Title IX laws and procedures impact thousands of students and their families nationwide. The laws help protect students from discrimination as they pursue their education, including sex discrimination and harassment.
Former Secretary of Education Betsy DeVos made amendments to the previous Title IX laws last May to offer better protections for those accused of campus sexual assault. Some, however, argue that the amendments make it harder for victims to speak out and discourages them from reporting sexual harassment to campus officials.
To improve the enforcement of Title IX laws, the U.S. Department of Education's Office for Civil Rights (OCR) announced a four-day virtual hearing starting June 7. OCR encourages public participation during the hearing, especially students, parents, staff members, and administrators. Members of the public wishing to participate in the hearing can register online and make live comments during the hearing.
The OCR plans to address Title IX laws, school responsibility, sexual violence, and gender discrimination that affect students participating in the process. Ultimately, the discussions aim to gather public opinion regarding Title IX to create new actions that fulfill new Executive Orders by President Biden.
Why Amendments Matter in Title IX Cases
With thousands of sexual assault cases that happen on and off-campus to students every year, college administrations must enforce Federal Title IX processes to investigate the matter. However, there are also multiple instances where the accused is innocent but lost placement, time, and reputation due to false accusations.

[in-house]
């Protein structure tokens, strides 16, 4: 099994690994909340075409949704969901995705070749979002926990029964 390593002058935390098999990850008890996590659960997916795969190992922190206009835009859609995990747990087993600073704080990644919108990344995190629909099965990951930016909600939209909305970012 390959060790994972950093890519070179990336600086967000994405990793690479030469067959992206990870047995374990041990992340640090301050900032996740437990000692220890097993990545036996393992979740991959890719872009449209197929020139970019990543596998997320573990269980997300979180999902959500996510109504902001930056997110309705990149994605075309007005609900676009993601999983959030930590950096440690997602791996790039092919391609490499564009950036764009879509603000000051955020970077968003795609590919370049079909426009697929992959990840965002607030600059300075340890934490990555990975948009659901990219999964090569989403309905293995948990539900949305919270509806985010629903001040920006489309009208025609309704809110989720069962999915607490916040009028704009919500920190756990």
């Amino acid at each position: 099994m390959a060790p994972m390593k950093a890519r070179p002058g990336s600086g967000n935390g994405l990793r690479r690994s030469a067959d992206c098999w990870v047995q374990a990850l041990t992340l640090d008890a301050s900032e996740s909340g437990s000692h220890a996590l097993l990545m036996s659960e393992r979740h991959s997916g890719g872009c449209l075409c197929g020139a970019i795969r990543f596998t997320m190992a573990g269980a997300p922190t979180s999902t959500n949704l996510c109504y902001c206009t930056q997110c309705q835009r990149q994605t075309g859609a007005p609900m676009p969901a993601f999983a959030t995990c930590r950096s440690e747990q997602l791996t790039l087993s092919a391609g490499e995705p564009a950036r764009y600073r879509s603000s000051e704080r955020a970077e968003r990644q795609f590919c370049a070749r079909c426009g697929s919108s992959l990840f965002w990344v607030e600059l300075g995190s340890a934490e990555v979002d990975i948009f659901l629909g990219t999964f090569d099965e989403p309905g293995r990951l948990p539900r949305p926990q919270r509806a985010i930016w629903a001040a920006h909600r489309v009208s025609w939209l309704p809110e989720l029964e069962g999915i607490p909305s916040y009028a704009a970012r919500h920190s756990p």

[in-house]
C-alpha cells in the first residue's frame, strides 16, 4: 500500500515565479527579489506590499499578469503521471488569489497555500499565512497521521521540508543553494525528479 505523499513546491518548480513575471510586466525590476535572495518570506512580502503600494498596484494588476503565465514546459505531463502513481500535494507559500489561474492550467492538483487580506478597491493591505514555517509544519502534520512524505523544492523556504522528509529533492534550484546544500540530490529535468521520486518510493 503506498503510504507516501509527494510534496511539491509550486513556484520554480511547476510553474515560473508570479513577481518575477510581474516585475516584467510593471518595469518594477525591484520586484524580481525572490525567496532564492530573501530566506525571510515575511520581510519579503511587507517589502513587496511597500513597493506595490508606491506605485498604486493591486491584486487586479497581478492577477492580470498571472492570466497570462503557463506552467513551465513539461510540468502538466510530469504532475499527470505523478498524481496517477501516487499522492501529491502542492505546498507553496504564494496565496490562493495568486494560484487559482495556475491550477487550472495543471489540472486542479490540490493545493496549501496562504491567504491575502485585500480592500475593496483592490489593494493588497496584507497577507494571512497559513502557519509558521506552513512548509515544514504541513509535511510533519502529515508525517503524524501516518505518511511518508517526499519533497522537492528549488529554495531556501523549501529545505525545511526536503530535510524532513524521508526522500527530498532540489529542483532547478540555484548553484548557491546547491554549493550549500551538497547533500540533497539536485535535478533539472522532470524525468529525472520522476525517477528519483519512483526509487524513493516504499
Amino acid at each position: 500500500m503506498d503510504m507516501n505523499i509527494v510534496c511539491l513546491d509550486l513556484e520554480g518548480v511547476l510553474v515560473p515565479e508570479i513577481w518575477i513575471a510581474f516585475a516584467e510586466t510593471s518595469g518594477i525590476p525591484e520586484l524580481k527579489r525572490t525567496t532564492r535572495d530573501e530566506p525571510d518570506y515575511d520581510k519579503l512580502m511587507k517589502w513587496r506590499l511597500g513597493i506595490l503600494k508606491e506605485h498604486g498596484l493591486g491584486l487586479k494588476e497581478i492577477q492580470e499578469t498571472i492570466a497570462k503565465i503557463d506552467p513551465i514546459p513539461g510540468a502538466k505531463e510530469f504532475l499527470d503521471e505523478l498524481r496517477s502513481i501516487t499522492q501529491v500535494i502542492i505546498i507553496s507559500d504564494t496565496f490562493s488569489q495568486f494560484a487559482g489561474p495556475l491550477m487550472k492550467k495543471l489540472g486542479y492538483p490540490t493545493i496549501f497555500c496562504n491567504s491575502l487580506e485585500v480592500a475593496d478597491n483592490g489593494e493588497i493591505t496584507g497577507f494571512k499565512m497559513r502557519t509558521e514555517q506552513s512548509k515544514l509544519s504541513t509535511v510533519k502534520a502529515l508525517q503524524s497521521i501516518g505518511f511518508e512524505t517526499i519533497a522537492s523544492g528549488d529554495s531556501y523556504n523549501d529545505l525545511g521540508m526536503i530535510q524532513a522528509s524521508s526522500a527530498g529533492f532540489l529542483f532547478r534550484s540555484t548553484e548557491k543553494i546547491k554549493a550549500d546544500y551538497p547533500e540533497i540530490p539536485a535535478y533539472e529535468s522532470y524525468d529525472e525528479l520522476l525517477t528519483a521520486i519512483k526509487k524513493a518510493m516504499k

Sexual assault cases are sensitive matters that call for quick action in a school or college setting. Some schools immediately place the accused under administrative leave if they deem the student a threat. In the past, attorney advisors could not cross-examine accusers, and the benefit of the doubt goes to the victim. Accused students did not receive proper due process, denying them the right to defend themselves against baseless allegations.
Convictions of campus sexual assault ruin the lives of the accused, even with a lack of evidence or the mere spread of rumors. With amendments to the law, people charged with violating Title IX laws received more rights and a better chance of defense, especially when innocent.
The OCR is asking for public participation to understand the grievances that people have involving the process and what they believe can make it more efficient and transparent. Moreover, by addressing the need to add protections for gender discrimination, fewer students are victims to loopholes in the laws that place them at a disadvantage.
The Role of a Title IX Attorney
Whether the issue was a mistake or a baseless allegation, attorney Joseph D. Lento helps students defend themselves against accusations that harm their reputation and future.
If you or a family member face allegations of campus sexual assault, don't wait until it's too late to take action. Call the Lento Law Firm today for expert consultation at 888-535-3686.